Secondly, there's been an increasing reliance on the program for BC's top recruits in recent seasons. The USNTDP guys have pretty much been the bulk of the high-end talent brought in. Miles Wood is an exception this year, coming from the prep ranks; same goes for Zach Sanford, an EJHL and USHL product. But a huge proportion of the team's top talent is coming from that route the last few years compared to in the years when BC was raking in class after class of future NHLer who played 3-4 seasons at the Heights.

That said, there are two things to keep in mind:

1) is that it's hard to say "you shouldn't try to recruit the very best players in the country." The USNTDP guys are obviously the nation's hottest prospects, hence why they're on that team. With BC's recent success, these players are actively coming to Jerry York and BC without the program even needing to do much selling. When you're recruiting at that high of a level, you're bound to get burnt by early departures; that's just the name of the game.

2) is that there's been a real decline in the quality of the top recruits out of the New England prep leagues, a traditional bread and butter location for top BC players. Miles Wood again stands out as the exception here. But more and more great players eschew their high school programs for academies out West, particularly the USNTDP, and it's watering down the quality of Mass. HS hockey and the New England preps. This is not good for BC in the medium or long terms. As such, it's not the pipeline of great players it once was for Jerry York. It seems as though the top college hockey players largely are either young, elite, flight-risk Americans, or older players, often Canadians seasoned in the BCHL. Neither is really a recruiting pool that BC dips in to often.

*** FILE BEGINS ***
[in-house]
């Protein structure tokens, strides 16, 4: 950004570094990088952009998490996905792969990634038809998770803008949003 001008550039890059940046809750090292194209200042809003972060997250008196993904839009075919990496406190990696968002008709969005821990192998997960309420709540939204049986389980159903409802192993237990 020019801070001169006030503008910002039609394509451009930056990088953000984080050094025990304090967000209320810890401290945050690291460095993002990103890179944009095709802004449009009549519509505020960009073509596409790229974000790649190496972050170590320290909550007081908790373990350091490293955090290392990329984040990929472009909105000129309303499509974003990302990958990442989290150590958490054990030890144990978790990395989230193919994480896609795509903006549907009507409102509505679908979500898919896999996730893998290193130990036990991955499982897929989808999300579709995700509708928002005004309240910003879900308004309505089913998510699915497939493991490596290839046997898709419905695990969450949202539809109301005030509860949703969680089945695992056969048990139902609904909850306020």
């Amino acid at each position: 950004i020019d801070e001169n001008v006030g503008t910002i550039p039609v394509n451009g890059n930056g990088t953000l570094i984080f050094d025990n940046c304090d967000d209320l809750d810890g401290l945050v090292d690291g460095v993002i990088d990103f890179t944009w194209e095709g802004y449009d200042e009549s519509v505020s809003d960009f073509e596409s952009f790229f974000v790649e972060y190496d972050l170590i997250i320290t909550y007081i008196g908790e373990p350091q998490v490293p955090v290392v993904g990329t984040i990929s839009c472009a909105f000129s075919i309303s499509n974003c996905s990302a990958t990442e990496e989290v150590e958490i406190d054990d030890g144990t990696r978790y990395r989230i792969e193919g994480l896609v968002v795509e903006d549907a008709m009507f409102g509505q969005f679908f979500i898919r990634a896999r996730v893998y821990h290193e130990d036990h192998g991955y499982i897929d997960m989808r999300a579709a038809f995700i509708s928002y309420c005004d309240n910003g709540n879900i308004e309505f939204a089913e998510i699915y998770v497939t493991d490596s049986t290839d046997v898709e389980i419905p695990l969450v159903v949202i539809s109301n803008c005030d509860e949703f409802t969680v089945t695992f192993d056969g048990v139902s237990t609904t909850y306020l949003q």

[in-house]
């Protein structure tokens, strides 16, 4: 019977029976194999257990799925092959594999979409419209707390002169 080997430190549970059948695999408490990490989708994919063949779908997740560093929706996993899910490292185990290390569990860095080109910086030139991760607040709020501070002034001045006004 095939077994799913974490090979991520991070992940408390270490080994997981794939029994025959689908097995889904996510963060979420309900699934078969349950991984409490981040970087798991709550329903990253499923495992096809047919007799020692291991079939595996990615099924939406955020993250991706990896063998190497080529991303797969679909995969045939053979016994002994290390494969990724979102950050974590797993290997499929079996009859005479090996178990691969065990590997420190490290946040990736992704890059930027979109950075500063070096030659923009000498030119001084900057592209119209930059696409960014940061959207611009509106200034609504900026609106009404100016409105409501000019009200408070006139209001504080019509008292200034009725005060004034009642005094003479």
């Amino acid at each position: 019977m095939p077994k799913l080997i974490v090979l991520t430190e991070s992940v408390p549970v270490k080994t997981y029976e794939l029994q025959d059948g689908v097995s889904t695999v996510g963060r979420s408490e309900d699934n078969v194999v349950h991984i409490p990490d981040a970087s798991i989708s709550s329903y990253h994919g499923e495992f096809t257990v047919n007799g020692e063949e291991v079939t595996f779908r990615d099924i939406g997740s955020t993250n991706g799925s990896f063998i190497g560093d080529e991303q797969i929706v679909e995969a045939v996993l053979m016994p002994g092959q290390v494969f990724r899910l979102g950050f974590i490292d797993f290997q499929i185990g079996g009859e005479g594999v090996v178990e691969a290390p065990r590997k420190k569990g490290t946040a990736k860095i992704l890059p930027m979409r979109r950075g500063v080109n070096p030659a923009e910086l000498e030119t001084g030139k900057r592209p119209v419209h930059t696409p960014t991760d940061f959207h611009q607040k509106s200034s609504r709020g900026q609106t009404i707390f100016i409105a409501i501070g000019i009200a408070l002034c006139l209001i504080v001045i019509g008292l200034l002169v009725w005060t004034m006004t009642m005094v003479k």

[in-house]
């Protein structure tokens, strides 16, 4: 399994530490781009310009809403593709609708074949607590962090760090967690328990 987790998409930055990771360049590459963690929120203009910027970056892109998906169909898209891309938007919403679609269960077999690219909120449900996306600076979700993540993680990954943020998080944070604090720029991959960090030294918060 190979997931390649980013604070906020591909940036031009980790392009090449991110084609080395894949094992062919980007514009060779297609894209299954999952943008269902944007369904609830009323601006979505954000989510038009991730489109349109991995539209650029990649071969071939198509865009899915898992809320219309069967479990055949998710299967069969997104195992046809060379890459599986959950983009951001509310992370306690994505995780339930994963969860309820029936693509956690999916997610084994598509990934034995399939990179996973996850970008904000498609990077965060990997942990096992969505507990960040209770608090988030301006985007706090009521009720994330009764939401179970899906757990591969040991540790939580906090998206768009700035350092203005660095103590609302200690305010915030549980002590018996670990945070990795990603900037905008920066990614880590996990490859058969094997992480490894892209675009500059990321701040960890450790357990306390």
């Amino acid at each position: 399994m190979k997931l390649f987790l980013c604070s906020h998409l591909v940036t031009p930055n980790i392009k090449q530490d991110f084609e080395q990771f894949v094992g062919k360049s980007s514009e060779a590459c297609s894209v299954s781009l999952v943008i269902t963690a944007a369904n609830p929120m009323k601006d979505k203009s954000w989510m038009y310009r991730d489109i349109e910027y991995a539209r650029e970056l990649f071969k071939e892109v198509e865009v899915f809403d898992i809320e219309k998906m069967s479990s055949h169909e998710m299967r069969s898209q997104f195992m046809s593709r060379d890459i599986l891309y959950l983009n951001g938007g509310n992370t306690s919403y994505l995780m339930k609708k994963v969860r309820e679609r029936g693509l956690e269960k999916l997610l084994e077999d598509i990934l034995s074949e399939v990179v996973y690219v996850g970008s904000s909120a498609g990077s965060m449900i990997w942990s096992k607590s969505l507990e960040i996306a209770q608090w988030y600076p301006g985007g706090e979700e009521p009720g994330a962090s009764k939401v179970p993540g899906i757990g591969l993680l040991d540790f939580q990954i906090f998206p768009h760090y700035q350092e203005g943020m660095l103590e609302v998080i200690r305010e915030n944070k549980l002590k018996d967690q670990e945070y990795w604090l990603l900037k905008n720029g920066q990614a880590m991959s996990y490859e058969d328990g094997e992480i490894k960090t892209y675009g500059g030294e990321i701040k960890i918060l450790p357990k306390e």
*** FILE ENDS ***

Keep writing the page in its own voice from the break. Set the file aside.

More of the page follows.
It's going to be a difficult tightrope for BC to walk. You're going to need the highest end recruits to compete with the other elite national programs, but the staff is going to need to do an outstanding job of identifying, retaining and coaching up that next tier of players who might not be first round draft picks but will be solid four year contributors. That's the only way the "degree and ring" formula will remain relevant going forward.